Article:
Tell my children I love them France attack victim said before death

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Emmanuel Macron vowed France would stand up to religious extremists

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French President Emmanuel Macron vowed his country would stand up to religious extremists after a man with knives killed three people in a church. This was the second attack in the country to accuse Islamist terrorism that month.

France will “not give up our values,” Macron said in Nice after a Tunisian migrant raged for almost half an hour with a 30-centimeter knife aimed at people praying in the southern city’s Notre-Dame basilica.

A 60-year-old woman died in the church and the body of a man, a 55-year-old Church employee, was found nearby. His neck was also cut.

Another woman, a 44-year-old Brazilian who fled the church to a nearby restaurant, died shortly afterwards of multiple knife wounds.

“Tell my children that I love them,” she said on French cable channel BFM TV before her death.

The attacker, who was shot and wounded by police, was identified as 21-year-old Brahim Aouissaoui, who arrived in Italy last month and then traveled to France.

Aouissaoui, who had a copy of the Koran and three knives with him, shouted “Allahu Akbar” (God is greatest) when he was approached by police officers who shot and seriously wounded him, said French anti-terrorist prosecutor Jean -Francois Ricard at a press conference.

The nice mayor Christian Estrosi told journalists on the spot that the attacker had “repeated Allahu Akbar even under medication” when he was taken to the hospital.

The church murders followed the beheading of the history teacher Samuel Paty in a suburb of Paris on October 16 by an extremist after Paty showed the students cartoons of the Prophet Muhammad in a free speech.

Defending the cartoons and the right to make fun of religion, Macron sparked widespread anger against France in the Islamic world and several campaigns in Muslim-majority countries to boycott French products.

– Police prevent “higher tolls” –

Daniel Conilh, a 32-year-old waiter at the Grand Cafe de Lyon in Nice, one block from the church, said it was just before 9:00 am when “shots were fired and everyone ran off.”

“A woman came straight out of church and said, ‘Run, run, someone stabbed people,'” he told AFP.

French counterterrorism prosecutors are investigating charges related to a “terrorist murder”.

The police who shot Aouissaoui “undoubtedly prevented an even higher toll,” said Attorney General Jean-Francois Ricard, adding that investigators had found two unused knives in a pocket at the scene.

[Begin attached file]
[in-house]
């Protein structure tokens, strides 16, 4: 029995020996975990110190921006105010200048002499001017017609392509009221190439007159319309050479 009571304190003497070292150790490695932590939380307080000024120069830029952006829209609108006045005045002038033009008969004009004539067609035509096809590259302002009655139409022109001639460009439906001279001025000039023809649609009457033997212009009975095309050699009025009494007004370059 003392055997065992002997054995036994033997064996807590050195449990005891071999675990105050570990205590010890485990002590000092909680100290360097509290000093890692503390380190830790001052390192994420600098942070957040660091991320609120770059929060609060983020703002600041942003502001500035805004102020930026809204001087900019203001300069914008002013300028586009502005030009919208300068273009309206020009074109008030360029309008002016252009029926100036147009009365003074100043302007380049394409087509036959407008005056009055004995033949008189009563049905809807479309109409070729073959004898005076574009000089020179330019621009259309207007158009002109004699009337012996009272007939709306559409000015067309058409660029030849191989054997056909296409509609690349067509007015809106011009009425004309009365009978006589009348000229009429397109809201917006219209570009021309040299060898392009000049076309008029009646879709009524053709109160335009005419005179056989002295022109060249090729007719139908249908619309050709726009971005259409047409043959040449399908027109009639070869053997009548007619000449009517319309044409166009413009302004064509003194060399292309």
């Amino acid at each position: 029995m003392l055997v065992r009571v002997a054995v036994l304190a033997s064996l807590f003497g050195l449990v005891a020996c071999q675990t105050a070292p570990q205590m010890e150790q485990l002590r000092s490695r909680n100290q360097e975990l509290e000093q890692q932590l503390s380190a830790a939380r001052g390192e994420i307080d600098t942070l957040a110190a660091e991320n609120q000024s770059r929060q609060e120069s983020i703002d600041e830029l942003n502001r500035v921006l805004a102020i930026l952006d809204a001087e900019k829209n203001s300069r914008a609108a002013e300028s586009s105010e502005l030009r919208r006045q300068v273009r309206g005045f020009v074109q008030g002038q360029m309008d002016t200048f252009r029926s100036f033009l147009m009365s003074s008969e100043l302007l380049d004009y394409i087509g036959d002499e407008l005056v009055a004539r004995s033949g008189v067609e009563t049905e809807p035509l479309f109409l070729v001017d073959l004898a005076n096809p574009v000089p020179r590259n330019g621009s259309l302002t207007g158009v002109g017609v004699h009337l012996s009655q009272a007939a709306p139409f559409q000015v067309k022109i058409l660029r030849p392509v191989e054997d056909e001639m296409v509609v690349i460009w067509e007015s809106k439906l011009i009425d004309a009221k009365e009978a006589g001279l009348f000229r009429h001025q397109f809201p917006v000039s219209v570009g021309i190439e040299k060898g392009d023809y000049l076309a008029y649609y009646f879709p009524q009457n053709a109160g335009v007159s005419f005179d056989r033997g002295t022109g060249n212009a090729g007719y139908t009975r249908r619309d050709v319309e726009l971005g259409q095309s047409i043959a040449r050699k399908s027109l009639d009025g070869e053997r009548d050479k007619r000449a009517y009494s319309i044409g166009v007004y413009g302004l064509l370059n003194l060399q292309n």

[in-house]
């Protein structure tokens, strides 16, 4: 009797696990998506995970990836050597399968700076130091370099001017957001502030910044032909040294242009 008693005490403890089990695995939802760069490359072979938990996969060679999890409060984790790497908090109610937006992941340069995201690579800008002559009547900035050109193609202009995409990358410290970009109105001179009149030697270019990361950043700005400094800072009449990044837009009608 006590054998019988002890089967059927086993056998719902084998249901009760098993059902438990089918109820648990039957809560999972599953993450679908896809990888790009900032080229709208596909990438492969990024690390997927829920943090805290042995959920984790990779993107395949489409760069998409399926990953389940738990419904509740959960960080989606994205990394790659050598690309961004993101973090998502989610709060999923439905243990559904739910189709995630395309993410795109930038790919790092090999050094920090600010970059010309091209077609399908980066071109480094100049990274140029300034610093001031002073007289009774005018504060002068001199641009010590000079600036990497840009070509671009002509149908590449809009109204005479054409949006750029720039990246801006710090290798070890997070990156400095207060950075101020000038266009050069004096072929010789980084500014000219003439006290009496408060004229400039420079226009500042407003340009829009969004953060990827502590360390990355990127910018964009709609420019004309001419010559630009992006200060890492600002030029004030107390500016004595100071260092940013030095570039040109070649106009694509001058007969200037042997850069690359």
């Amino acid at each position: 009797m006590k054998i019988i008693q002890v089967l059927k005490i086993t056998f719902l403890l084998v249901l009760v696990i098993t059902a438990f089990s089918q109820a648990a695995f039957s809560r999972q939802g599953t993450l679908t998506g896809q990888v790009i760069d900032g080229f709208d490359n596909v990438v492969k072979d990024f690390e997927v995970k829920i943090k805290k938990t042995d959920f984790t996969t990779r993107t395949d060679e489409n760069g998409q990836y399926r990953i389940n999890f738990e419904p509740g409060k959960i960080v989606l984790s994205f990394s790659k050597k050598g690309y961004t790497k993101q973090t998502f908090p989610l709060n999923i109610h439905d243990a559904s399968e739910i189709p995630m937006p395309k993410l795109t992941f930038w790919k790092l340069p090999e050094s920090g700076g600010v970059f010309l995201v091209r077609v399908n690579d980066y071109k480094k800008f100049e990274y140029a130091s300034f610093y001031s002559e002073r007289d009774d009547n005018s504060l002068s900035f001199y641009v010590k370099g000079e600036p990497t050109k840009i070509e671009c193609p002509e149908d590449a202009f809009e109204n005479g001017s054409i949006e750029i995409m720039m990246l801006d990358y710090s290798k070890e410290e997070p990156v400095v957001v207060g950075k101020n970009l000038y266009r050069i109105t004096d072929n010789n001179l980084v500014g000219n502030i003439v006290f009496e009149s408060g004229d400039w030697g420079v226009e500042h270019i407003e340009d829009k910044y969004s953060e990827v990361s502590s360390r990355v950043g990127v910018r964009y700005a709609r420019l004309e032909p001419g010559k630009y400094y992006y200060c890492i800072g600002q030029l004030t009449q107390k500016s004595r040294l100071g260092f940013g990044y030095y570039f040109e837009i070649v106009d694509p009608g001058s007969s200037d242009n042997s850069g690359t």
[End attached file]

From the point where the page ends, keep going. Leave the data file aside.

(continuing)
The killings, which preceded the Catholic holiday of All Saints on Sunday, prompted the government to raise the terrorist alert level nationwide to the maximum “emergency” level.

– France on high alert –

France has been on high alert since the January 2015 massacre in the satirical weekly Charlie Hebdo. This was the start of a wave of jihadist attacks that killed more than 250 people.

Tensions have increased since last month when the trial of 14 alleged accomplices in the attack opened.

The paper marked the start of the trial with the republication of cartoons of the Prophet Muhammad that infuriated millions of Muslims around the world – the same cartoons that teacher Samuel Paty used as teaching material.

Days after the trial began, an 18-year-old man from Pakistan seriously injured two people with a meat cleaver outside Charlie Hebdo’s former office in Paris.

In Nice, Macron announced increased surveillance of the churches by the French Sentinelle military patrols, which are to be increased from 3,000 to 7,000 soldiers.

School security will also be increased, he said.

However, some claim that Macron is wrongly targeting France’s estimated five to six million Muslims – the largest community in Europe.

Macron called on people of all religions on Thursday to unite and not “give in to the spirit of division”.

– Painful memories –

On Thursday, a Saudi national wounded a security guard in a knife attack on the French consulate in Jeddah, while police in the French city of Lyon said they had arrested an Afghan with a knife while trying to get on a tram.

In Nice, painful memories remain of a jihadist attack during Bastille Day celebrations on July 14, 2016, when a man rammed his truck onto a crowded promenade, killing 86 people.

Abdallah Zekri, director general of the French Council for Muslim Worship (CFCM), denounced the attack on Thursday and urged French Muslims to end the Mawlid or Prophet’s birthday celebrations, which ends on Thursday, “in solidarity with the victims and to cancel their relatives “. .

(Except for the headline, this story was not edited by GossipMantri staff and posted from a syndicated feed.)

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